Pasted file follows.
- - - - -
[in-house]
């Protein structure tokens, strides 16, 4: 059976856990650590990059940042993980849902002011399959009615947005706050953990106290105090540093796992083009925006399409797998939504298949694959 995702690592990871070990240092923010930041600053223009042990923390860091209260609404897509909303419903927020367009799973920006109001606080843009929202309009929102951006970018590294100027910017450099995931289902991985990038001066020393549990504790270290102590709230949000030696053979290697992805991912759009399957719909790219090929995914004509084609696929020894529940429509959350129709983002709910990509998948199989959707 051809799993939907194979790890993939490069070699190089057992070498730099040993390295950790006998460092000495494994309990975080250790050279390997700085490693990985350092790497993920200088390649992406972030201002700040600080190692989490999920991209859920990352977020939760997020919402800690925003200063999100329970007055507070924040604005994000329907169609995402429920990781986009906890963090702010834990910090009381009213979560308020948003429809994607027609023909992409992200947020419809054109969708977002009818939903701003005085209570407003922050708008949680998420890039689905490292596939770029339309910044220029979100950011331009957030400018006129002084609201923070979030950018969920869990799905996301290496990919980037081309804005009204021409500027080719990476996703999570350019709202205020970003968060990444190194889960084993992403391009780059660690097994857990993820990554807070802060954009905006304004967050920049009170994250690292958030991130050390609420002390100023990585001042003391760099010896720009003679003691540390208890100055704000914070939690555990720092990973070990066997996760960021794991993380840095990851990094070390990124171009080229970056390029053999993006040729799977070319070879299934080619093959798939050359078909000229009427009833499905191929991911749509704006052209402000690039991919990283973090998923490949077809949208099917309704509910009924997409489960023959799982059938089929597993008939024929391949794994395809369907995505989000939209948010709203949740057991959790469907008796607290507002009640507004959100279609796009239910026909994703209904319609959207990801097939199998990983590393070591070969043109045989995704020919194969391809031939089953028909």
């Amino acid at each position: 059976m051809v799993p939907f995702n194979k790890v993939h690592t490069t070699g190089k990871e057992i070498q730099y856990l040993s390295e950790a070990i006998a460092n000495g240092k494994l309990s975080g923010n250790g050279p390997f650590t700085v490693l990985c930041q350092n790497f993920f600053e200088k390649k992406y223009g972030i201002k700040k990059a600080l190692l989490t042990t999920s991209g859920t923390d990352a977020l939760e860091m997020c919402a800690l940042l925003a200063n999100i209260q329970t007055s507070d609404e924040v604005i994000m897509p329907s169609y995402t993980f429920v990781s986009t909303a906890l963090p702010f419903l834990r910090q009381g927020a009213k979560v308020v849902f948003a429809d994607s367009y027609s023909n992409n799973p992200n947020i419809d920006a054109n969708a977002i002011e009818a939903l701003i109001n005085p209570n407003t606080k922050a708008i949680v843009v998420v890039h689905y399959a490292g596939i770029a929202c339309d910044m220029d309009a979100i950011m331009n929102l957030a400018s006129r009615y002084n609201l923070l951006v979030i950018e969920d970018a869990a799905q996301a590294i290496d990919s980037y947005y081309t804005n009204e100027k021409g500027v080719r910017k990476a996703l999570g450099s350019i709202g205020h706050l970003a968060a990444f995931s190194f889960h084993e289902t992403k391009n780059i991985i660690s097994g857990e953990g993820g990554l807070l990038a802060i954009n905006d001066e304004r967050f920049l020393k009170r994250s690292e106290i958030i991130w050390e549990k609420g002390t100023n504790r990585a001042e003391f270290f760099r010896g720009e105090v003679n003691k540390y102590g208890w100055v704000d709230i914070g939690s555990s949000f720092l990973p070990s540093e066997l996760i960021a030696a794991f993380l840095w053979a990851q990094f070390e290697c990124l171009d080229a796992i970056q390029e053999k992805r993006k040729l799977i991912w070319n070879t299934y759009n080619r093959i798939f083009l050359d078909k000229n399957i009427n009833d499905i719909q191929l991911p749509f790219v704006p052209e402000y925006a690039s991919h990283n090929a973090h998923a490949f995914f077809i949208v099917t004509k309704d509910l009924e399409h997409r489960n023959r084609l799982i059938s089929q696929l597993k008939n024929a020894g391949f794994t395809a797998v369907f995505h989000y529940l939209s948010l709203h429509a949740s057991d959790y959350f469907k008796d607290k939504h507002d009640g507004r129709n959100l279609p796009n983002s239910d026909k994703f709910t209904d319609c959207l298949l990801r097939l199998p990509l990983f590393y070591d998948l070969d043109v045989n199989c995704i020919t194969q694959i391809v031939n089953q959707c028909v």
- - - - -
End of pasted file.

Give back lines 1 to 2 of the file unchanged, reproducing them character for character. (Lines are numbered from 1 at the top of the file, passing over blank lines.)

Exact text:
[in-house]
């Protein structure tokens, strides 16, 4: 059976856990650590990059940042993980849902002011399959009615947005706050953990106290105090540093796992083009925006399409797998939504298949694959 995702690592990871070990240092923010930041600053223009042990923390860091209260609404897509909303419903927020367009799973920006109001606080843009929202309009929102951006970018590294100027910017450099995931289902991985990038001066020393549990504790270290102590709230949000030696053979290697992805991912759009399957719909790219090929995914004509084609696929020894529940429509959350129709983002709910990509998948199989959707 051809799993939907194979790890993939490069070699190089057992070498730099040993390295950790006998460092000495494994309990975080250790050279390997700085490693990985350092790497993920200088390649992406972030201002700040600080190692989490999920991209859920990352977020939760997020919402800690925003200063999100329970007055507070924040604005994000329907169609995402429920990781986009906890963090702010834990910090009381009213979560308020948003429809994607027609023909992409992200947020419809054109969708977002009818939903701003005085209570407003922050708008949680998420890039689905490292596939770029339309910044220029979100950011331009957030400018006129002084609201923070979030950018969920869990799905996301290496990919980037081309804005009204021409500027080719990476996703999570350019709202205020970003968060990444190194889960084993992403391009780059660690097994857990993820990554807070802060954009905006304004967050920049009170994250690292958030991130050390609420002390100023990585001042003391760099010896720009003679003691540390208890100055704000914070939690555990720092990973070990066997996760960021794991993380840095990851990094070390990124171009080229970056390029053999993006040729799977070319070879299934080619093959798939050359078909000229009427009833499905191929991911749509704006052209402000690039991919990283973090998923490949077809949208099917309704509910009924997409489960023959799982059938089929597993008939024929391949794994395809369907995505989000939209948010709203949740057991959790469907008796607290507002009640507004959100279609796009239910026909994703209904319609959207990801097939199998990983590393070591070969043109045989995704020919194969391809031939089953028909």